James Bond is Loved Because He's Unreal, but Spectre is not the Deal

In this 21st century life where vintage and throwback sub-cultural references seem ubiquitous, James Bond has a delicate place where he still looks like a relic in the midst this dapper-looking, side-parting revival. If the zeitgeist of the previous decades was littered with anti-establishment spirit, then the current trend is more like borrowing all the cool stuff from the era where our parents still learned ABC and put a digital touch on it for the sake of relevance.

It’s probably not the best indicator to read where the wind of pop cultural reference blows, but spy films in the last 20 years have been made according to this barometer. We had Xander Cage when being cutting edge was cool. There’s Jason Bourne that many people believe to be the ideal personification of modern secret agent. Ethan Hunt might come from a slightly older universe, but the way he’s delivered, he’s clearly somebody belongs to this century. We even had Austin Powers who uncouthly flipped common perception on spies to our amusement.

While those spies tip-toeing their ways behind enemy lines in line with the current culturally acceptable tunes, James Bond is having none of that and still dwelling in his own rhythm that some think might have become obsolete. It’s pretty understandable considering how Bond was created as a Cold War-era hero, with Cold War-era suave and Cold War-era approach. Almost everything about him is out of date, from his raison d’etre to his preference of drinks. The way he treats women draws allegations as a misogynist. He looks like a totem from the previous, distant generation.

But it doesn’t necessarily mean being outdated is a bad thing. We love outdated things. We love vinyl records. We love old-fashioned camera with photographic films. We love beards. We love overpriced old stuff because they’re vintage. Heck, we even love consuming food the way it was consumed by our pre-historic ancestors. We love everything that doesnt belong to this era.

James Bond doesn’t belong to this era and that’s exactly why we love him. He’s a throwback. He’s old school. We know better now that real secret agents these days probably dont share his swashbuckling attitude. We know better that real spies are not super humans. They’re just better equipped with tools and skills. The reason why Bond hasn’t escaped our attention is because he looks anything but real.

It’s not to say that we didn’t like him when he looked slightly more real. Casino Royale, my all time favourite, portrayed a fragile and reckless Bond who weeped in the shower and looked more mortal than ever. Bond was humanised without giving up the impression that he’s special. For the first time Bond played along with the current campaign of emo-protagonists with hearts and the accolades received proved that it worked.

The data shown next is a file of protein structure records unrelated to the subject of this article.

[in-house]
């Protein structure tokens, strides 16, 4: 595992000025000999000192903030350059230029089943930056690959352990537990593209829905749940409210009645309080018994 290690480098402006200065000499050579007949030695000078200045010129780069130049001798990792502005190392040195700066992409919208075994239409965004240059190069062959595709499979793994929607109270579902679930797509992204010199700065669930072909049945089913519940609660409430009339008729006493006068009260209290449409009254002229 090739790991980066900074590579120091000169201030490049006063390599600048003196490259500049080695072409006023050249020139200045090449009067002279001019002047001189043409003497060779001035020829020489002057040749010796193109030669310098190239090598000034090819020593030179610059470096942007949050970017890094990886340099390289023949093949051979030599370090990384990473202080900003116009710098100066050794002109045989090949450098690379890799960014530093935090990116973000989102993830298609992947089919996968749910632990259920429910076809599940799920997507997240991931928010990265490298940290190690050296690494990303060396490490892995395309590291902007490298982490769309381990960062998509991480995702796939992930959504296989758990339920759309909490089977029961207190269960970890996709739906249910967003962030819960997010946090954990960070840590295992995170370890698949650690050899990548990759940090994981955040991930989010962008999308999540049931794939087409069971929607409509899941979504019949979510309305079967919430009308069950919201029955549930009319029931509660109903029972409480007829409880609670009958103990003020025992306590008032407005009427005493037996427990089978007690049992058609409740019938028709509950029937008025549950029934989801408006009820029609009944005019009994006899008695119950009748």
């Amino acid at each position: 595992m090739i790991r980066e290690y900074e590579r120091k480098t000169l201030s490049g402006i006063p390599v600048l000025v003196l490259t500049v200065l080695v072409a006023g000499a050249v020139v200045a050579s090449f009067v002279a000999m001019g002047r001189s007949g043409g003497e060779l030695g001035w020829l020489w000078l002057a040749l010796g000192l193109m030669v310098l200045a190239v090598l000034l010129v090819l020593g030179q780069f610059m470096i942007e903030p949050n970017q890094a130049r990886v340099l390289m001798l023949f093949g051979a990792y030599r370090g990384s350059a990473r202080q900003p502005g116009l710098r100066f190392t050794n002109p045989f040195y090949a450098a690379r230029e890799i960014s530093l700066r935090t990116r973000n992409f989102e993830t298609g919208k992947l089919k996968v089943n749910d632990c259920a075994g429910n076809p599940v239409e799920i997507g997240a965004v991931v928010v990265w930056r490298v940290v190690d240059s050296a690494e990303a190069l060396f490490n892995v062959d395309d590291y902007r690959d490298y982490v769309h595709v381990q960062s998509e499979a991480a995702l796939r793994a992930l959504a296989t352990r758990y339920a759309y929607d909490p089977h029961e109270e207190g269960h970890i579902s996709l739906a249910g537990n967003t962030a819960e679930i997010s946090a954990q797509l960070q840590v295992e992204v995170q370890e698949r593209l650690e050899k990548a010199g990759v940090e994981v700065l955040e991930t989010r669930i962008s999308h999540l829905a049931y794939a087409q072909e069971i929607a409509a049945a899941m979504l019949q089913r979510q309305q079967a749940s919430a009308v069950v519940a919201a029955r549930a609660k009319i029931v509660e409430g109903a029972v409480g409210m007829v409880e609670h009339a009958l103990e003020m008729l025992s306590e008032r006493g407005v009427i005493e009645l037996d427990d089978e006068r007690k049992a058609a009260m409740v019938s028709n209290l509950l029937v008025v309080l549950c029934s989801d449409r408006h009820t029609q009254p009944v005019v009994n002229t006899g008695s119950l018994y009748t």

So when Spectre returns Bond to his traditional being (free, illogical shagging included), it’s actually more of a homecoming than drifting away from popular taste. It’s classic Bond with all his logic-defying actions that might unease the same modern cinemagoers that demanded an alien from Krypton to be more human and lauded mutants when they behaved like normal homo sapiens.

However, becoming ungrounded is not the reason why Spectre fails to give the same remarkable impression as Casino Royale and Skyfall. It has nothing to do with the way Bond was portrayed. He stays the same person that he has always been. It’s the other elements that didn’t live up to expectations. 

I dont want to go into details here, but my biggest regret is seeing how undercooked Christoph Waltz and Andrew Scott’s characters were. I was imagining how awfully great it would be to have Hans Landa and Moriarty playing Bond’s counterpart together. It turned out to be a pipe dream because there’s not even a single scene with both actors present.

So probably it’s for the good of every party involved that Daniel Craig might have acted in his last Bond film. I doubt that in years to come we’ll remember him as somebody whose skull got drilled by Bloveld in Spectre. He’ll be forever remembered as somebody whose testicles got smashed by Le Chiffre in Casino Royale.

As for the future, I hope Idris gets it.


Disclaimer: I was invited to the Indonesian premiere and #OpenBondsWorld by Heineken, but this is not a sponsored post. This is a review on the film rather than the event itself.